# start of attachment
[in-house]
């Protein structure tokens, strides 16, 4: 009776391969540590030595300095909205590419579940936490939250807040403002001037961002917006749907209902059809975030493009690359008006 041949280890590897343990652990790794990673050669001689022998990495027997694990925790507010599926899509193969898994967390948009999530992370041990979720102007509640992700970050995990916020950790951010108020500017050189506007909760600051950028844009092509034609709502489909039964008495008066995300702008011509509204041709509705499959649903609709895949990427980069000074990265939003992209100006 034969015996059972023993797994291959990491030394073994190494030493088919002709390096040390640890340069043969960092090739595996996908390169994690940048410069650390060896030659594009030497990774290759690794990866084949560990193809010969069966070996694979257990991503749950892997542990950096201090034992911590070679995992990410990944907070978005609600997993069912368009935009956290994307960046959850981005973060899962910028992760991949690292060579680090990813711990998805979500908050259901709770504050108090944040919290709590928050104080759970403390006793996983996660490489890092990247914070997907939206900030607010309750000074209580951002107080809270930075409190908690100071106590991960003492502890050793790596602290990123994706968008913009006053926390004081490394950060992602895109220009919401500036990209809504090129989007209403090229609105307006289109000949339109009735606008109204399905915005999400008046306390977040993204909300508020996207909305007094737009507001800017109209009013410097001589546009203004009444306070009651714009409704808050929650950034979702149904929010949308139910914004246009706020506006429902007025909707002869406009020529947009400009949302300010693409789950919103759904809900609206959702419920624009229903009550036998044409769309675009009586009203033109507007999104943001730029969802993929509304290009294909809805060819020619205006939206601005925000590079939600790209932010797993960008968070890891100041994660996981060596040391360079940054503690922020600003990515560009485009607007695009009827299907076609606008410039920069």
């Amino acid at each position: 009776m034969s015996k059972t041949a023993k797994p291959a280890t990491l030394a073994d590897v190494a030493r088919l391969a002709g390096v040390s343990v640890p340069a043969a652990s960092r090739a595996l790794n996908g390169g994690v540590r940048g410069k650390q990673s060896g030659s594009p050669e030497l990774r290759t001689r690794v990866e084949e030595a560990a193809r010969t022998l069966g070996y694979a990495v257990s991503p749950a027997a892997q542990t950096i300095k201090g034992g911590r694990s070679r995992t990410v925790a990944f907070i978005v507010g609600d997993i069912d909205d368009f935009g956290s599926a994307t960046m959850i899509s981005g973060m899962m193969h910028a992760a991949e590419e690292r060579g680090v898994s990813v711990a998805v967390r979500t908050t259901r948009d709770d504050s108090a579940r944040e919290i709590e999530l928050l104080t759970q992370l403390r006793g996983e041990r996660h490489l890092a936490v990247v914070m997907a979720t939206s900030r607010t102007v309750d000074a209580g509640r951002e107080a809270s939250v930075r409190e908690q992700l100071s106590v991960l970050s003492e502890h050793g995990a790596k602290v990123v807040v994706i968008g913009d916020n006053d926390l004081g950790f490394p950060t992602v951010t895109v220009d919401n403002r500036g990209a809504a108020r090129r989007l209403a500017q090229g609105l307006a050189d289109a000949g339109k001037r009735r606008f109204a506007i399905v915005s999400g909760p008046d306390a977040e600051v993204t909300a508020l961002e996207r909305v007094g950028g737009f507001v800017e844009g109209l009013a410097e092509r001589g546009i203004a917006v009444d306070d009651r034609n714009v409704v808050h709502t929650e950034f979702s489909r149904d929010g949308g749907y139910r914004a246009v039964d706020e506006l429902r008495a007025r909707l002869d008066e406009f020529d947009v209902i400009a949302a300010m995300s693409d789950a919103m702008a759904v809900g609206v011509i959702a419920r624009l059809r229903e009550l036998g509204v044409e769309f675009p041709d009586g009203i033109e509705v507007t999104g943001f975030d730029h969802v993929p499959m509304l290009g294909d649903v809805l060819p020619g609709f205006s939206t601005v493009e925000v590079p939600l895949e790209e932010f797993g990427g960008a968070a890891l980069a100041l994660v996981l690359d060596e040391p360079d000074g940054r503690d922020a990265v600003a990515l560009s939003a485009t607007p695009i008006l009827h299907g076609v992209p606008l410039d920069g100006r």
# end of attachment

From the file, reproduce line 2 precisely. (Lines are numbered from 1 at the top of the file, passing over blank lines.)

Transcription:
């Protein structure tokens, strides 16, 4: 009776391969540590030595300095909205590419579940936490939250807040403002001037961002917006749907209902059809975030493009690359008006 041949280890590897343990652990790794990673050669001689022998990495027997694990925790507010599926899509193969898994967390948009999530992370041990979720102007509640992700970050995990916020950790951010108020500017050189506007909760600051950028844009092509034609709502489909039964008495008066995300702008011509509204041709509705499959649903609709895949990427980069000074990265939003992209100006 034969015996059972023993797994291959990491030394073994190494030493088919002709390096040390640890340069043969960092090739595996996908390169994690940048410069650390060896030659594009030497990774290759690794990866084949560990193809010969069966070996694979257990991503749950892997542990950096201090034992911590070679995992990410990944907070978005609600997993069912368009935009956290994307960046959850981005973060899962910028992760991949690292060579680090990813711990998805979500908050259901709770504050108090944040919290709590928050104080759970403390006793996983996660490489890092990247914070997907939206900030607010309750000074209580951002107080809270930075409190908690100071106590991960003492502890050793790596602290990123994706968008913009006053926390004081490394950060992602895109220009919401500036990209809504090129989007209403090229609105307006289109000949339109009735606008109204399905915005999400008046306390977040993204909300508020996207909305007094737009507001800017109209009013410097001589546009203004009444306070009651714009409704808050929650950034979702149904929010949308139910914004246009706020506006429902007025909707002869406009020529947009400009949302300010693409789950919103759904809900609206959702419920624009229903009550036998044409769309675009009586009203033109507007999104943001730029969802993929509304290009294909809805060819020619205006939206601005925000590079939600790209932010797993960008968070890891100041994660996981060596040391360079940054503690922020600003990515560009485009607007695009009827299907076609606008410039920069």